On July 14, 1865, William was discharged from his obligations at Raleigh, North Carolina, and returned to Philadelphia which became his home for the next 40 years. He somewhat naturally took up the blacksmithing business. He would move several times during those years but lived all that time within a section east of Broad Street and north of Oregon Avenue. The next few years seem to be uneventful as he and Wilhelmina saw the growth of the family.
In 1875, William began to experience the after effects of his wounds. He began to seek help as a result of the deterioration of his hip. He made application for disability pensions that might be available. His claims were tough to substantiate. Whatever happened to his hip had left no external scars. The skin had not even been broken. The miracle of x-ray was not available. It was just William’s word. When he stood for a time, the hip became weak. He claimed it was hard to work.
As his health became a factor in his life, other events began to shape him. In February, 1877, William was converted. He had met someone or found a group of our spiritual ancestors in the Evangelical Mennonites. He made the connection, was baptized and pressed on.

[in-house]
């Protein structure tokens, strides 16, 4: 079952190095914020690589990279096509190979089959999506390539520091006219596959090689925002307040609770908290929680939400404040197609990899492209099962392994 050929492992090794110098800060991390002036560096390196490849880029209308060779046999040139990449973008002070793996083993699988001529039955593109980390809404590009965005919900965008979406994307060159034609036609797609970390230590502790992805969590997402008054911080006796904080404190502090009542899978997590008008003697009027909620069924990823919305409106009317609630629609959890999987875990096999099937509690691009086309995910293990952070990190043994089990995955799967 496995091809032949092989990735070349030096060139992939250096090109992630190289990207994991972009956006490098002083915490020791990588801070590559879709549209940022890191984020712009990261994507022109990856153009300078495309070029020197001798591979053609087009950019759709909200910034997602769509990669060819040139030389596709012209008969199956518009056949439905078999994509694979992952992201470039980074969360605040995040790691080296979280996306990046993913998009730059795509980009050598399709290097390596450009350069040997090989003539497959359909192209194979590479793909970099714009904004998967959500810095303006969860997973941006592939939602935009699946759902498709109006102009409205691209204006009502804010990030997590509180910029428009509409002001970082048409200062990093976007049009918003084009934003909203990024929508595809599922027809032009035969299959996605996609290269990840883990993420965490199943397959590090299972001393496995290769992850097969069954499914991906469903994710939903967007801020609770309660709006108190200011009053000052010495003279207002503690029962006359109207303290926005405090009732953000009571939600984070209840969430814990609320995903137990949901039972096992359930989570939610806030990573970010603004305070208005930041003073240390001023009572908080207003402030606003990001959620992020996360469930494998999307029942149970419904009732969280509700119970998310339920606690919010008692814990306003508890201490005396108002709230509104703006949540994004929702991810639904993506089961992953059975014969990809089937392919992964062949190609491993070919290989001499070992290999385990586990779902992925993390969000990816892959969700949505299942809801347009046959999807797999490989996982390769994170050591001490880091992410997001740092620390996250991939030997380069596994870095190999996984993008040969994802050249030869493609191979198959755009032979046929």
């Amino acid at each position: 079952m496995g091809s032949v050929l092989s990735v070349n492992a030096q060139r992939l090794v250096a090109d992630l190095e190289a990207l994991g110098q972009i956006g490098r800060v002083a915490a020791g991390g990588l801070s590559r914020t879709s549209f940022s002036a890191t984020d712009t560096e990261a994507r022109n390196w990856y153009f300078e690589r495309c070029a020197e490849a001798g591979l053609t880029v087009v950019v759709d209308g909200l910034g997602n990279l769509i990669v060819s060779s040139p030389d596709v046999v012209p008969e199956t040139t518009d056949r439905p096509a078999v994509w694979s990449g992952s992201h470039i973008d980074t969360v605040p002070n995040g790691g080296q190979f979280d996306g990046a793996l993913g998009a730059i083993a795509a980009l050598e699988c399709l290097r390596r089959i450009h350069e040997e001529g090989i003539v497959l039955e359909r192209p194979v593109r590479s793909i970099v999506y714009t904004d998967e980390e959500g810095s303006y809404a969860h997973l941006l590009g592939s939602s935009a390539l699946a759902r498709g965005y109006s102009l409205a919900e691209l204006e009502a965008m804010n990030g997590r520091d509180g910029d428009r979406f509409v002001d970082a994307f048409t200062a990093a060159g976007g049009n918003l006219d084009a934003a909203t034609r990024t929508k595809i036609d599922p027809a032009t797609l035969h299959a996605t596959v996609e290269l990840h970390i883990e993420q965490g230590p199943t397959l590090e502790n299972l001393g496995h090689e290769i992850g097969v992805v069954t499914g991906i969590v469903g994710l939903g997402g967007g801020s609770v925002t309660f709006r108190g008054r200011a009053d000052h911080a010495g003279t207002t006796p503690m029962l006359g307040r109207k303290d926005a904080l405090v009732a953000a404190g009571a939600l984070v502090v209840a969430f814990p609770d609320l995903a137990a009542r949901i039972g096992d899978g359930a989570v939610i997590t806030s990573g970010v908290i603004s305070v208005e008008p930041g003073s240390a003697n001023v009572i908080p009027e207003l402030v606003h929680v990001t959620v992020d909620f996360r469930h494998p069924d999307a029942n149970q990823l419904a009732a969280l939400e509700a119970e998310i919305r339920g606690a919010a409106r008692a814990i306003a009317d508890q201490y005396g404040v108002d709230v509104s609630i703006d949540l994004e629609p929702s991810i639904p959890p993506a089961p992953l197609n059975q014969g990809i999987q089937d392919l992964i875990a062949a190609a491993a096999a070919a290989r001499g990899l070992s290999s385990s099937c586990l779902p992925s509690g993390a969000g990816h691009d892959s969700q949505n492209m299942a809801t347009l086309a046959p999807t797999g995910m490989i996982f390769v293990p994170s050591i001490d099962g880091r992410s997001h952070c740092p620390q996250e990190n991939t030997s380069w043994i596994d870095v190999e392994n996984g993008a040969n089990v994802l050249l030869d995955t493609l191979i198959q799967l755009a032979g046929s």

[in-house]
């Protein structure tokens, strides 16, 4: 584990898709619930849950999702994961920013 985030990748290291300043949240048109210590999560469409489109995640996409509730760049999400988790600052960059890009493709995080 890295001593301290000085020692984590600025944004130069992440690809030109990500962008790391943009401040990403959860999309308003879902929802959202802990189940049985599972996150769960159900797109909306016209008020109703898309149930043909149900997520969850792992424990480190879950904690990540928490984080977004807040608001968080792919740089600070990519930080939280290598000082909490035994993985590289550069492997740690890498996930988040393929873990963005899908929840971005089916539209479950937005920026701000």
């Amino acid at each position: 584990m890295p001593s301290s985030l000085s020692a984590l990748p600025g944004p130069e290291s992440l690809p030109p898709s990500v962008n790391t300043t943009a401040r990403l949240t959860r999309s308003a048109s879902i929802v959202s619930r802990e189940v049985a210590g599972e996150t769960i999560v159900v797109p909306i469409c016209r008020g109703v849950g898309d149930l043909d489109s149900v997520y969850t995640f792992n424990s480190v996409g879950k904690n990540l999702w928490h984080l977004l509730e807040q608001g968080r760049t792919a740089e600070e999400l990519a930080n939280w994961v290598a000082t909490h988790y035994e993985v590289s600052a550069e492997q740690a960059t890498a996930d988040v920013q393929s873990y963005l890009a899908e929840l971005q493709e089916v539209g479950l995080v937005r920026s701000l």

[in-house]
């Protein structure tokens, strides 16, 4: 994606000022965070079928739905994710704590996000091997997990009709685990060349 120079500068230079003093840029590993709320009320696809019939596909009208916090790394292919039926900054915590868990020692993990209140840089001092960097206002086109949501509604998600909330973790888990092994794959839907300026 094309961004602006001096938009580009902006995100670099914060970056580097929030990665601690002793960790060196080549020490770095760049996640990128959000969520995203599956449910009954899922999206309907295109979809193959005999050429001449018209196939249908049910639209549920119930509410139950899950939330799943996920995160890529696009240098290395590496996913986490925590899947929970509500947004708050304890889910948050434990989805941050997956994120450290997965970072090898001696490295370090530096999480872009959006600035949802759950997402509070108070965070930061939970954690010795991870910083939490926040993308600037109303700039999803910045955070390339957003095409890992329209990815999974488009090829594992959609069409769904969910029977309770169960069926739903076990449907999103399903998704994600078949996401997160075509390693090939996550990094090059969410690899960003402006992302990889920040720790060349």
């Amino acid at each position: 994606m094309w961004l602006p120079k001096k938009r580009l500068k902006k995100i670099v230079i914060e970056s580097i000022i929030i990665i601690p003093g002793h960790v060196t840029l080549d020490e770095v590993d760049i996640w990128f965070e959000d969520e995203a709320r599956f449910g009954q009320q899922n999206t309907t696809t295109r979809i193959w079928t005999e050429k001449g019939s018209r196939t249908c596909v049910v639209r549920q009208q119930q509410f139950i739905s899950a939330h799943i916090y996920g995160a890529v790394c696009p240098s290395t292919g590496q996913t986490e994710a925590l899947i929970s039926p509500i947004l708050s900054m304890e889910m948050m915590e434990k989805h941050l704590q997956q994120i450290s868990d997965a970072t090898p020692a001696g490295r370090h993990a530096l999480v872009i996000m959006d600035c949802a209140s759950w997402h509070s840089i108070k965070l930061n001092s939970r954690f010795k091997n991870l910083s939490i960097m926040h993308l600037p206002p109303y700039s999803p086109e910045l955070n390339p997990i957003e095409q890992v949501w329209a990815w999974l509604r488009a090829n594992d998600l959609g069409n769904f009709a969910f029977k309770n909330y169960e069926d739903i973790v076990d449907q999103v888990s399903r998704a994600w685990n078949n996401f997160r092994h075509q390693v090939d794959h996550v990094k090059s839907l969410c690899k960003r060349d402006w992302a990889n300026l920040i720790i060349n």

By 1880, he had applied for pension again claiming that he could not do the work of the blacksmith any longer. A new vocation was appearing. In February, 1882, William presented himself to the Annual Conference and was accepted as a traveling preacher or evangelist. His task was to preach wherever he could. In October, he joined Eusebius Hershey for a trip to Ohio.
In 1884, he traveled again with Hershey but by 1885, he testified that he could not work at all and could earn nothing from blacksmithing. By 1891, a physician said that he “has no power to contract little toe... walks slightly lame... is poorly nourished and has an unhealthy look.” In 1893, William withdrew from the Mennonite Brethren in Christ. He had not attended the conferences for several years because of sickness. No reason is given for his resignation.